Reading the fossil record, a paleontologist can peer into evolutionary history and see the surface features that plants and animals and, occasionally, microbes have left behind.
Now, scouring the genome of a Japanese yeast, scientists have found a trackway of fossil genes in the making, providing a rare look at how an organism, in response to the demands of its environment, has changed its inner chemistry and lost the ability to metabolize a key sugar.
The finding is a snapshot of evolution at work showing, at the most fundamental level, how traits and features are discarded by virtually all forms of life when they are no longer needed. "Many people think evolution is always happening in a forward direction," that new features are just tacked on, says Sean B. Carroll, a professor of molecular biology at the Howard Hughes Medical Institute at the University of Wisconsin-Madison. "The other side of the coin is that we lose things. Losses as well as gains make up the story of evolution."
Sean B. Carroll | EurekAlert!
Seeking structure with metagenome sequences
20.01.2017 | DOE/Joint Genome Institute
Snap, Digest, Respire
20.01.2017 | Albert-Ludwigs-Universität Freiburg im Breisgau
An important step towards a completely new experimental access to quantum physics has been made at University of Konstanz. The team of scientists headed by...
Yersiniae cause severe intestinal infections. Studies using Yersinia pseudotuberculosis as a model organism aim to elucidate the infection mechanisms of these...
Researchers from the University of Hamburg in Germany, in collaboration with colleagues from the University of Aarhus in Denmark, have synthesized a new superconducting material by growing a few layers of an antiferromagnetic transition-metal chalcogenide on a bismuth-based topological insulator, both being non-superconducting materials.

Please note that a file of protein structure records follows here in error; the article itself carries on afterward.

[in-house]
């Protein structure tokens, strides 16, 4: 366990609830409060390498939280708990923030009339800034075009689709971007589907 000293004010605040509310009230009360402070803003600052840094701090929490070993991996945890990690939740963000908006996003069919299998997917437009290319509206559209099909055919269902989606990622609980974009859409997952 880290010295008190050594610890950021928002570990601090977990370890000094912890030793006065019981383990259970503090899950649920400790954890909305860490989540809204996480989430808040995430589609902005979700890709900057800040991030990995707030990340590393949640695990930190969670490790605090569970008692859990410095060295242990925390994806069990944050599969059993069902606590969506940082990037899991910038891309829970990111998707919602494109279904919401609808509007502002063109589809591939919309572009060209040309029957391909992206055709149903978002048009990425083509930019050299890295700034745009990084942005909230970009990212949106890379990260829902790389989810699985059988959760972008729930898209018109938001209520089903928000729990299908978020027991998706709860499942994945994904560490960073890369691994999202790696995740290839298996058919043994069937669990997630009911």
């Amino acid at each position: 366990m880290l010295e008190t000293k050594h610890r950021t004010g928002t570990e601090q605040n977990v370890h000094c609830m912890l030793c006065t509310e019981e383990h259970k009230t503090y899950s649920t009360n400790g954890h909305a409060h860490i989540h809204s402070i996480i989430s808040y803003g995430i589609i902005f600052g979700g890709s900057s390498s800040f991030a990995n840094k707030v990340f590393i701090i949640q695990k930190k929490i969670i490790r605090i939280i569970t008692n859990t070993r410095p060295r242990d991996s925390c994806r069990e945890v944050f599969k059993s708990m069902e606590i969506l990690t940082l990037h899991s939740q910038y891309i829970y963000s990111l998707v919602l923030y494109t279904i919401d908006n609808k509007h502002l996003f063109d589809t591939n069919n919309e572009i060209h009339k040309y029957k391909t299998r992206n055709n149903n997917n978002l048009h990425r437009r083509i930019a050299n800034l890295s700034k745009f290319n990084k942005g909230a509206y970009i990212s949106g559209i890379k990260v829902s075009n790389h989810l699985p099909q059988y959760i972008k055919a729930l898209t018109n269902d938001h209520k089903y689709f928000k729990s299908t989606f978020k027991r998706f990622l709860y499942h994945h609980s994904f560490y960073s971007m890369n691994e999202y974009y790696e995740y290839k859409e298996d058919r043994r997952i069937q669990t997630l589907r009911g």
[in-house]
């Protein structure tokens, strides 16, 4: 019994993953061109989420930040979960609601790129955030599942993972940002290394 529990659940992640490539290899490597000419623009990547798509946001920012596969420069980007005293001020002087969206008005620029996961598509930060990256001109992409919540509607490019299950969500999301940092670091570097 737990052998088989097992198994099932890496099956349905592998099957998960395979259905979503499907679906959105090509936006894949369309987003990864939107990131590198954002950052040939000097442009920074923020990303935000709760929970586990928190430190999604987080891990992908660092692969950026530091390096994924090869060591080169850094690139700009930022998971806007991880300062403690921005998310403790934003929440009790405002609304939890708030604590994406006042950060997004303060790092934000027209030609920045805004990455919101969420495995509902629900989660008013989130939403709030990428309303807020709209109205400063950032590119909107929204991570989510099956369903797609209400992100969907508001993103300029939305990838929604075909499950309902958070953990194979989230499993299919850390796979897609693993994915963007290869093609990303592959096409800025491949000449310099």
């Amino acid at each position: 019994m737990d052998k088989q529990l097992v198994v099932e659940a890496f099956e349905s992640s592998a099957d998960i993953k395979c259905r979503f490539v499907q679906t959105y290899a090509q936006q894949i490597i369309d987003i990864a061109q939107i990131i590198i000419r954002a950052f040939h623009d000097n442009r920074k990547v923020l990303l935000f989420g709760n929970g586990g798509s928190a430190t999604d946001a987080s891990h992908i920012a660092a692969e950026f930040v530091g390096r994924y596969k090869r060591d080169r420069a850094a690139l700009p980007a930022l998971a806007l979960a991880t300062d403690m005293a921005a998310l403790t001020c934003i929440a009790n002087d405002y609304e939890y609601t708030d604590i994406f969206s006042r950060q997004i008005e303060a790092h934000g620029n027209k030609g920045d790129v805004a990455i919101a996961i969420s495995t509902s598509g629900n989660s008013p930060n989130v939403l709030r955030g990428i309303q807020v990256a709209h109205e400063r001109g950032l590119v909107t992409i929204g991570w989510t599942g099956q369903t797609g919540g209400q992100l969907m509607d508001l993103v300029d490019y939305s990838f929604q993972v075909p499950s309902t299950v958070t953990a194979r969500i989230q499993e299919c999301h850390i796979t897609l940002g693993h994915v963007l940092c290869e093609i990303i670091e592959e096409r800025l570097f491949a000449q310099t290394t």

While superconductivity and magnetism are generally believed to be mutually exclusive, surprisingly, in this new material, superconducting correlations...
Laser-driving of semimetals allows creating novel quasiparticle states within condensed matter systems and switching between different states on ultrafast time scales
Studying properties of fundamental particles in condensed matter systems is a promising approach to quantum field theory. Quasiparticles offer the opportunity...
Among the general public, solar thermal energy is currently associated with dark blue, rectangular collectors on building roofs. Technologies are needed for aesthetically high quality architecture which offer the architect more room for manoeuvre when it comes to low- and plus-energy buildings. With the “ArKol” project, researchers at Fraunhofer ISE together with partners are currently developing two façade collectors for solar thermal energy generation, which permit a high degree of design flexibility: a strip collector for opaque façade sections and a solar thermal blind for transparent sections. The current state of the two developments will be presented at the BAU 2017 trade fair.
As part of the “ArKol – development of architecturally highly integrated façade collectors with heat pipes” project, Fraunhofer ISE together with its partners...
19.01.2017 | Event News
10.01.2017 | Event News
09.01.2017 | Event News
20.01.2017 | Life Sciences
20.01.2017 | Physics and Astronomy
20.01.2017 | Materials Sciences